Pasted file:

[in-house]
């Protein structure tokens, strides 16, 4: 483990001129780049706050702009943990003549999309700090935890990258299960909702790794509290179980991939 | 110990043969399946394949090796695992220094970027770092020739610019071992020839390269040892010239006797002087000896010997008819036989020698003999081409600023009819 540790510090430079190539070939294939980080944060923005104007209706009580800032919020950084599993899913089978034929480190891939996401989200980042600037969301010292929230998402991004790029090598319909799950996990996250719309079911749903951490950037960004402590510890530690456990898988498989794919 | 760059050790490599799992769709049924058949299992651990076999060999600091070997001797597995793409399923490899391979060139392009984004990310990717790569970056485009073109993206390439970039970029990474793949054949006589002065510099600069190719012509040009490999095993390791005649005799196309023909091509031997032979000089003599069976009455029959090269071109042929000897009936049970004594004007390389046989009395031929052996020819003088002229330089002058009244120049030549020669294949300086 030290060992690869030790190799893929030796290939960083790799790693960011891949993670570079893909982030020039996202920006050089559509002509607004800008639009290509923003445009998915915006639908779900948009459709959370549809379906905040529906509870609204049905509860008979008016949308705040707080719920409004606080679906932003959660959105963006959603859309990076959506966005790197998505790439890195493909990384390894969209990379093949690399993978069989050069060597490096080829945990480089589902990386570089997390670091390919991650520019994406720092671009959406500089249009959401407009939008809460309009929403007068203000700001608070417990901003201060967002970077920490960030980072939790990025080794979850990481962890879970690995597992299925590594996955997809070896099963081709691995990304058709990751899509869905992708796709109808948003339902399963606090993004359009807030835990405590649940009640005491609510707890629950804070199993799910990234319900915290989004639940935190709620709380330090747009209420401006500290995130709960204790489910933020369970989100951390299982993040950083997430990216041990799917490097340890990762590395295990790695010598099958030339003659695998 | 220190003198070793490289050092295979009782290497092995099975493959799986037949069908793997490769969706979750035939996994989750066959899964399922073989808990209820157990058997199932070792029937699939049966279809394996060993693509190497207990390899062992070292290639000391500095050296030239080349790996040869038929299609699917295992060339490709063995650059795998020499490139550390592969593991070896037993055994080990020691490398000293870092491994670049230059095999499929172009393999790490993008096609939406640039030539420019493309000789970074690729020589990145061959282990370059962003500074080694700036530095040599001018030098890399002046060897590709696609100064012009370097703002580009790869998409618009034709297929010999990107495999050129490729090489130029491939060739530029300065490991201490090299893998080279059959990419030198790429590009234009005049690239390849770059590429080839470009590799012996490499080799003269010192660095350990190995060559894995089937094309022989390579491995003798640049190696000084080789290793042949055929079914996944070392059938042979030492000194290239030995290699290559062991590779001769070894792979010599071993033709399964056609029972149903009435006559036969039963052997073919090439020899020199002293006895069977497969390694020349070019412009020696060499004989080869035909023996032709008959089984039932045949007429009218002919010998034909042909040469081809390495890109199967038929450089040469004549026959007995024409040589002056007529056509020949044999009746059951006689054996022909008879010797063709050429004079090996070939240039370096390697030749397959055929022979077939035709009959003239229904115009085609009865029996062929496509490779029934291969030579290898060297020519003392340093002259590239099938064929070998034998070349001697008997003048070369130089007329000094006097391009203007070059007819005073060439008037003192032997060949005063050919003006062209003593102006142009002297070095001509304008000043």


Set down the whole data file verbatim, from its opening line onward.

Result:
[in-house]
């Protein structure tokens, strides 16, 4: 483990001129780049706050702009943990003549999309700090935890990258299960909702790794509290179980991939 | 110990043969399946394949090796695992220094970027770092020739610019071992020839390269040892010239006797002087000896010997008819036989020698003999081409600023009819 540790510090430079190539070939294939980080944060923005104007209706009580800032919020950084599993899913089978034929480190891939996401989200980042600037969301010292929230998402991004790029090598319909799950996990996250719309079911749903951490950037960004402590510890530690456990898988498989794919 | 760059050790490599799992769709049924058949299992651990076999060999600091070997001797597995793409399923490899391979060139392009984004990310990717790569970056485009073109993206390439970039970029990474793949054949006589002065510099600069190719012509040009490999095993390791005649005799196309023909091509031997032979000089003599069976009455029959090269071109042929000897009936049970004594004007390389046989009395031929052996020819003088002229330089002058009244120049030549020669294949300086 030290060992690869030790190799893929030796290939960083790799790693960011891949993670570079893909982030020039996202920006050089559509002509607004800008639009290509923003445009998915915006639908779900948009459709959370549809379906905040529906509870609204049905509860008979008016949308705040707080719920409004606080679906932003959660959105963006959603859309990076959506966005790197998505790439890195493909990384390894969209990379093949690399993978069989050069060597490096080829945990480089589902990386570089997390670091390919991650520019994406720092671009959406500089249009959401407009939008809460309009929403007068203000700001608070417990901003201060967002970077920490960030980072939790990025080794979850990481962890879970690995597992299925590594996955997809070896099963081709691995990304058709990751899509869905992708796709109808948003339902399963606090993004359009807030835990405590649940009640005491609510707890629950804070199993799910990234319900915290989004639940935190709620709380330090747009209420401006500290995130709960204790489910933020369970989100951390299982993040950083997430990216041990799917490097340890990762590395295990790695010598099958030339003659695998 | 220190003198070793490289050092295979009782290497092995099975493959799986037949069908793997490769969706979750035939996994989750066959899964399922073989808990209820157990058997199932070792029937699939049966279809394996060993693509190497207990390899062992070292290639000391500095050296030239080349790996040869038929299609699917295992060339490709063995650059795998020499490139550390592969593991070896037993055994080990020691490398000293870092491994670049230059095999499929172009393999790490993008096609939406640039030539420019493309000789970074690729020589990145061959282990370059962003500074080694700036530095040599001018030098890399002046060897590709696609100064012009370097703002580009790869998409618009034709297929010999990107495999050129490729090489130029491939060739530029300065490991201490090299893998080279059959990419030198790429590009234009005049690239390849770059590429080839470009590799012996490499080799003269010192660095350990190995060559894995089937094309022989390579491995003798640049190696000084080789290793042949055929079914996944070392059938042979030492000194290239030995290699290559062991590779001769070894792979010599071993033709399964056609029972149903009435006559036969039963052997073919090439020899020199002293006895069977497969390694020349070019412009020696060499004989080869035909023996032709008959089984039932045949007429009218002919010998034909042909040469081809390495890109199967038929450089040469004549026959007995024409040589002056007529056509020949044999009746059951006689054996022909008879010797063709050429004079090996070939240039370096390697030749397959055929022979077939035709009959003239229904115009085609009865029996062929496509490779029934291969030579290898060297020519003392340093002259590239099938064929070998034998070349001697008997003048070369130089007329000094006097391009203007070059007819005073060439008037003192032997060949005063050919003006062209003593102006142009002297070095001509304008000043």